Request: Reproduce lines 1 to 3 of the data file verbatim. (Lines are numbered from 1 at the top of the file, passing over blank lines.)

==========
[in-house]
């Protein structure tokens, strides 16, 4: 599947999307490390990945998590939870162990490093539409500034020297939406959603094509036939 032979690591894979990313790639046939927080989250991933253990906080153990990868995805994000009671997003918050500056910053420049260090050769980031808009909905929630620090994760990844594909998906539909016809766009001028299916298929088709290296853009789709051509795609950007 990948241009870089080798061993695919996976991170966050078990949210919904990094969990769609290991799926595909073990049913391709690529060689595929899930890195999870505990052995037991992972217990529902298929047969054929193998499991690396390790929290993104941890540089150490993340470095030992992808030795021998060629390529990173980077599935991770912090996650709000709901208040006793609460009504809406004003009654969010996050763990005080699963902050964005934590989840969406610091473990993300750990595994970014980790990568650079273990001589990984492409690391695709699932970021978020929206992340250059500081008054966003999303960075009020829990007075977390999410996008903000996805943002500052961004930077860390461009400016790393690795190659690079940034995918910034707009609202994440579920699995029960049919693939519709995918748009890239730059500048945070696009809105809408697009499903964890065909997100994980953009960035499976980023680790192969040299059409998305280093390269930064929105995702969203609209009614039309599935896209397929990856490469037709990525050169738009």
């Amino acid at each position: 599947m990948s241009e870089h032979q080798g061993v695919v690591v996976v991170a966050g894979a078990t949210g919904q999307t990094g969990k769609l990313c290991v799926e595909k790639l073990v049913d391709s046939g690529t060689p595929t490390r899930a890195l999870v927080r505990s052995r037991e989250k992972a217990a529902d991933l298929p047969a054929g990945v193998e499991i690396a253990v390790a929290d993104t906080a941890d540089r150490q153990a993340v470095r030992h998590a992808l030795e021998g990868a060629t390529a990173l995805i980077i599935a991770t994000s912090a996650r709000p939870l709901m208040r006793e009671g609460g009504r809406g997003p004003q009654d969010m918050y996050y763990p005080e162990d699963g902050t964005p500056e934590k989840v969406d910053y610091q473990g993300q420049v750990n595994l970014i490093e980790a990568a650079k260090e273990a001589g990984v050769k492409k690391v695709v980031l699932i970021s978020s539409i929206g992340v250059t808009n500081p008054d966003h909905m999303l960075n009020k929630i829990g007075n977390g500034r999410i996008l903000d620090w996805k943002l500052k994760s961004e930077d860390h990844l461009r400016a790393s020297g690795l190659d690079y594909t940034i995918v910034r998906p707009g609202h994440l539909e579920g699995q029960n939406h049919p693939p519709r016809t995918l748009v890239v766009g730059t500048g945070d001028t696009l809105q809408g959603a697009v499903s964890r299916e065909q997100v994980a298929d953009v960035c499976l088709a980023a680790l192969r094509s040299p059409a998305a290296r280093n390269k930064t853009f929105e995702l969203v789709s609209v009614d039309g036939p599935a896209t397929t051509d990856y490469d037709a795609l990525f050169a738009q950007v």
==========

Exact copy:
[in-house]
């Protein structure tokens, strides 16, 4: 599947999307490390990945998590939870162990490093539409500034020297939406959603094509036939 032979690591894979990313790639046939927080989250991933253990906080153990990868995805994000009671997003918050500056910053420049260090050769980031808009909905929630620090994760990844594909998906539909016809766009001028299916298929088709290296853009789709051509795609950007 990948241009870089080798061993695919996976991170966050078990949210919904990094969990769609290991799926595909073990049913391709690529060689595929899930890195999870505990052995037991992972217990529902298929047969054929193998499991690396390790929290993104941890540089150490993340470095030992992808030795021998060629390529990173980077599935991770912090996650709000709901208040006793609460009504809406004003009654969010996050763990005080699963902050964005934590989840969406610091473990993300750990595994970014980790990568650079273990001589990984492409690391695709699932970021978020929206992340250059500081008054966003999303960075009020829990007075977390999410996008903000996805943002500052961004930077860390461009400016790393690795190659690079940034995918910034707009609202994440579920699995029960049919693939519709995918748009890239730059500048945070696009809105809408697009499903964890065909997100994980953009960035499976980023680790192969040299059409998305280093390269930064929105995702969203609209009614039309599935896209397929990856490469037709990525050169738009």
């Amino acid at each position: 599947m990948s241009e870089h032979q080798g061993v695919v690591v996976v991170a966050g894979a078990t949210g919904q999307t990094g969990k769609l990313c290991v799926e595909k790639l073990v049913d391709s046939g690529t060689p595929t490390r899930a890195l999870v927080r505990s052995r037991e989250k992972a217990a529902d991933l298929p047969a054929g990945v193998e499991i690396a253990v390790a929290d993104t906080a941890d540089r150490q153990a993340v470095r030992h998590a992808l030795e021998g990868a060629t390529a990173l995805i980077i599935a991770t994000s912090a996650r709000p939870l709901m208040r006793e009671g609460g009504r809406g997003p004003q009654d969010m918050y996050y763990p005080e162990d699963g902050t964005p500056e934590k989840v969406d910053y610091q473990g993300q420049v750990n595994l970014i490093e980790a990568a650079k260090e273990a001589g990984v050769k492409k690391v695709v980031l699932i970021s978020s539409i929206g992340v250059t808009n500081p008054d966003h909905m999303l960075n009020k929630i829990g007075n977390g500034r999410i996008l903000d620090w996805k943002l500052k994760s961004e930077d860390h990844l461009r400016a790393s020297g690795l190659d690079y594909t940034i995918v910034r998906p707009g609202h994440l539909e579920g699995q029960n939406h049919p693939p519709r016809t995918l748009v890239v766009g730059t500048g945070d001028t696009l809105q809408g959603a697009v499903s964890r299916e065909q997100v994980a298929d953009v960035c499976l088709a980023a680790l192969r094509s040299p059409a998305a290296r280093n390269k930064t853009f929105e995702l969203v789709s609209v009614d039309g036939p599935a896209t397929t051509d990856y490469d037709a795609l990525f050169a738009q950007v």